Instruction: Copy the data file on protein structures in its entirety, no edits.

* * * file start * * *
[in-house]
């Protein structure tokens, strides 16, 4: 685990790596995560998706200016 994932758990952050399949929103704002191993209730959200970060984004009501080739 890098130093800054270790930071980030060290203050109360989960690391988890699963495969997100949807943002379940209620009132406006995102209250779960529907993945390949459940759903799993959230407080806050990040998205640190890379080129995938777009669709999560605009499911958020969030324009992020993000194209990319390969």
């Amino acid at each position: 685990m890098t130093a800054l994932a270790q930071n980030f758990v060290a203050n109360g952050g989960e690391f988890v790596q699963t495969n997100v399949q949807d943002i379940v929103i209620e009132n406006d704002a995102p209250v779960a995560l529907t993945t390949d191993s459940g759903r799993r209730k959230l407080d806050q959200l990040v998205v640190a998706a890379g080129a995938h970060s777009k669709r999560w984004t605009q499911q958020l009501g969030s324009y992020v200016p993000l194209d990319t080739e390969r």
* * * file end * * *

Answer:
[in-house]
């Protein structure tokens, strides 16, 4: 685990790596995560998706200016 994932758990952050399949929103704002191993209730959200970060984004009501080739 890098130093800054270790930071980030060290203050109360989960690391988890699963495969997100949807943002379940209620009132406006995102209250779960529907993945390949459940759903799993959230407080806050990040998205640190890379080129995938777009669709999560605009499911958020969030324009992020993000194209990319390969």
């Amino acid at each position: 685990m890098t130093a800054l994932a270790q930071n980030f758990v060290a203050n109360g952050g989960e690391f988890v790596q699963t495969n997100v399949q949807d943002i379940v929103i209620e009132n406006d704002a995102p209250v779960a995560l529907t993945t390949d191993s459940g759903r799993r209730k959230l407080d806050q959200l990040v998205v640190a998706a890379g080129a995938h970060s777009k669709r999560w984004t605009q499911q958020l009501g969030s324009y992020v200016p993000l194209d990319t080739e390969r």